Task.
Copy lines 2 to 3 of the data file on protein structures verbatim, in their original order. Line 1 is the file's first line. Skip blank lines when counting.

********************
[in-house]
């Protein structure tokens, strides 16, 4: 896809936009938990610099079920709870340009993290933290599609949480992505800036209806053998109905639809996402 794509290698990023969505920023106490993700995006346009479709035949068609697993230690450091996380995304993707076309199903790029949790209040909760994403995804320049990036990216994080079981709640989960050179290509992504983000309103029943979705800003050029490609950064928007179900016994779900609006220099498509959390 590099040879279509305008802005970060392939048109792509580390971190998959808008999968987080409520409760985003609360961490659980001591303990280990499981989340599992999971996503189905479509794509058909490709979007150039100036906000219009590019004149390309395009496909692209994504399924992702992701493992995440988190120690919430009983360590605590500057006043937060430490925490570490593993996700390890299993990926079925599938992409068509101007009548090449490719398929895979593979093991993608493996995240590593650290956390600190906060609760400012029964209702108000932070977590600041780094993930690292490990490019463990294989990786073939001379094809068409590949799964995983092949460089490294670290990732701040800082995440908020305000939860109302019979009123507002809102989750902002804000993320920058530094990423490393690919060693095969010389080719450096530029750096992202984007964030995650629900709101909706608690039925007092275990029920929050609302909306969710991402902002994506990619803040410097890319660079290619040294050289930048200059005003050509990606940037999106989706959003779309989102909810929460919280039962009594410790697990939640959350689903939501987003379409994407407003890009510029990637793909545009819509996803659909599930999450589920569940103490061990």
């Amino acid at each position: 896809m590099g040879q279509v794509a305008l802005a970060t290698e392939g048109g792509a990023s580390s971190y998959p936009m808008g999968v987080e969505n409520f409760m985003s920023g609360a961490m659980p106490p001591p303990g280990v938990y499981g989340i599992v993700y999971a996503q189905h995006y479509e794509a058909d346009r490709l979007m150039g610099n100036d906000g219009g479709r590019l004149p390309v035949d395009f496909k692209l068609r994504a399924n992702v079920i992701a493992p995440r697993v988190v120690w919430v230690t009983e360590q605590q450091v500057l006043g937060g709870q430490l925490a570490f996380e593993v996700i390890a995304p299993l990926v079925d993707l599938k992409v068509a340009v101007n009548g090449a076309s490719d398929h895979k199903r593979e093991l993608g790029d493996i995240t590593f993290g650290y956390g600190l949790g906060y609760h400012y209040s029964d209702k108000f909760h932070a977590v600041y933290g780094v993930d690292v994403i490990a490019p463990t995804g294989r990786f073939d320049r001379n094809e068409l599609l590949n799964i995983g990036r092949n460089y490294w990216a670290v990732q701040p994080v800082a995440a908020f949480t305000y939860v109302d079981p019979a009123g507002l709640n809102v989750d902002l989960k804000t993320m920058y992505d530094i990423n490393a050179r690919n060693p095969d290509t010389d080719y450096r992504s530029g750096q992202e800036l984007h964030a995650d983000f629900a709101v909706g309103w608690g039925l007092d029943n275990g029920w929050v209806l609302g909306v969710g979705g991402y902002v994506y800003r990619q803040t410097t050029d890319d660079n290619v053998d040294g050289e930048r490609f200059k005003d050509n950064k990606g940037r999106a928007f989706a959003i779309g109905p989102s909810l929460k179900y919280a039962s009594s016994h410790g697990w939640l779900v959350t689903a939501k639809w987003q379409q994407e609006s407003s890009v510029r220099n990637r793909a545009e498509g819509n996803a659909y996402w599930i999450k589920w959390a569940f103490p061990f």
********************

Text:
């Protein structure tokens, strides 16, 4: 896809936009938990610099079920709870340009993290933290599609949480992505800036209806053998109905639809996402 794509290698990023969505920023106490993700995006346009479709035949068609697993230690450091996380995304993707076309199903790029949790209040909760994403995804320049990036990216994080079981709640989960050179290509992504983000309103029943979705800003050029490609950064928007179900016994779900609006220099498509959390 590099040879279509305008802005970060392939048109792509580390971190998959808008999968987080409520409760985003609360961490659980001591303990280990499981989340599992999971996503189905479509794509058909490709979007150039100036906000219009590019004149390309395009496909692209994504399924992702992701493992995440988190120690919430009983360590605590500057006043937060430490925490570490593993996700390890299993990926079925599938992409068509101007009548090449490719398929895979593979093991993608493996995240590593650290956390600190906060609760400012029964209702108000932070977590600041780094993930690292490990490019463990294989990786073939001379094809068409590949799964995983092949460089490294670290990732701040800082995440908020305000939860109302019979009123507002809102989750902002804000993320920058530094990423490393690919060693095969010389080719450096530029750096992202984007964030995650629900709101909706608690039925007092275990029920929050609302909306969710991402902002994506990619803040410097890319660079290619040294050289930048200059005003050509990606940037999106989706959003779309989102909810929460919280039962009594410790697990939640959350689903939501987003379409994407407003890009510029990637793909545009819509996803659909599930999450589920569940103490061990």
């Amino acid at each position: 896809m590099g040879q279509v794509a305008l802005a970060t290698e392939g048109g792509a990023s580390s971190y998959p936009m808008g999968v987080e969505n409520f409760m985003s920023g609360a961490m659980p106490p001591p303990g280990v938990y499981g989340i599992v993700y999971a996503q189905h995006y479509e794509a058909d346009r490709l979007m150039g610099n100036d906000g219009g479709r590019l004149p390309v035949d395009f496909k692209l068609r994504a399924n992702v079920i992701a493992p995440r697993v988190v120690w919430v230690t009983e360590q605590q450091v500057l006043g937060g709870q430490l925490a570490f996380e593993v996700i390890a995304p299993l990926v079925d993707l599938k992409v068509a340009v101007n009548g090449a076309s490719d398929h895979k199903r593979e093991l993608g790029d493996i995240t590593f993290g650290y956390g600190l949790g906060y609760h400012y209040s029964d209702k108000f909760h932070a977590v600041y933290g780094v993930d690292v994403i490990a490019p463990t995804g294989r990786f073939d320049r001379n094809e068409l599609l590949n799964i995983g990036r092949n460089y490294w990216a670290v990732q701040p994080v800082a995440a908020f949480t305000y939860v109302d079981p019979a009123g507002l709640n809102v989750d902002l989960k804000t993320m920058y992505d530094i990423n490393a050179r690919n060693p095969d290509t010389d080719y450096r992504s530029g750096q992202e800036l984007h964030a995650d983000f629900a709101v909706g309103w608690g039925l007092d029943n275990g029920w929050v209806l609302g909306v969710g979705g991402y902002v994506y800003r990619q803040t410097t050029d890319d660079n290619v053998d040294g050289e930048r490609f200059k005003d050509n950064k990606g940037r999106a928007f989706a959003i779309g109905p989102s909810l929460k179900y919280a039962s009594s016994h410790g697990w939640l779900v959350t689903a939501k639809w987003q379409q994407e609006s407003s890009v510029r220099n990637r793909a545009e498509g819509n996803a659909y996402w599930i999450k589920w959390a569940f103490p061990f």